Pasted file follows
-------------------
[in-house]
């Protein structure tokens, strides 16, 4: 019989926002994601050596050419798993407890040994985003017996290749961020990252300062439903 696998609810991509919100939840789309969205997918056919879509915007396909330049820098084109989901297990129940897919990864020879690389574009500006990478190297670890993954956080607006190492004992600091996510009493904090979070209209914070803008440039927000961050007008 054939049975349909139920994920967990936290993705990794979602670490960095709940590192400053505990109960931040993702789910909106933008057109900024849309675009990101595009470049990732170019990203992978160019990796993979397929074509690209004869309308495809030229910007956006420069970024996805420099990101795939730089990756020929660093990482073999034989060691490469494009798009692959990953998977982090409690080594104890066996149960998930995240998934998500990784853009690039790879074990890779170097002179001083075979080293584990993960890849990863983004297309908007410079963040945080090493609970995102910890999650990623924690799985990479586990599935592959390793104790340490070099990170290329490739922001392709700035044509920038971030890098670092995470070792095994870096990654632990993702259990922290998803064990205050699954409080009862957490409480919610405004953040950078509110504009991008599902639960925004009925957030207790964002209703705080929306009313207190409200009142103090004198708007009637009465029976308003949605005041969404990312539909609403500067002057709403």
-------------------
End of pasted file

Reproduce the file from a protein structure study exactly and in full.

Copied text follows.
[in-house]
């Protein structure tokens, strides 16, 4: 019989926002994601050596050419798993407890040994985003017996290749961020990252300062439903 696998609810991509919100939840789309969205997918056919879509915007396909330049820098084109989901297990129940897919990864020879690389574009500006990478190297670890993954956080607006190492004992600091996510009493904090979070209209914070803008440039927000961050007008 054939049975349909139920994920967990936290993705990794979602670490960095709940590192400053505990109960931040993702789910909106933008057109900024849309675009990101595009470049990732170019990203992978160019990796993979397929074509690209004869309308495809030229910007956006420069970024996805420099990101795939730089990756020929660093990482073999034989060691490469494009798009692959990953998977982090409690080594104890066996149960998930995240998934998500990784853009690039790879074990890779170097002179001083075979080293584990993960890849990863983004297309908007410079963040945080090493609970995102910890999650990623924690799985990479586990599935592959390793104790340490070099990170290329490739922001392709700035044509920038971030890098670092995470070792095994870096990654632990993702259990922290998803064990205050699954409080009862957490409480919610405004953040950078509110504009991008599902639960925004009925957030207790964002209703705080929306009313207190409200009142103090004198708007009637009465029976308003949605005041969404990312539909609403500067002057709403």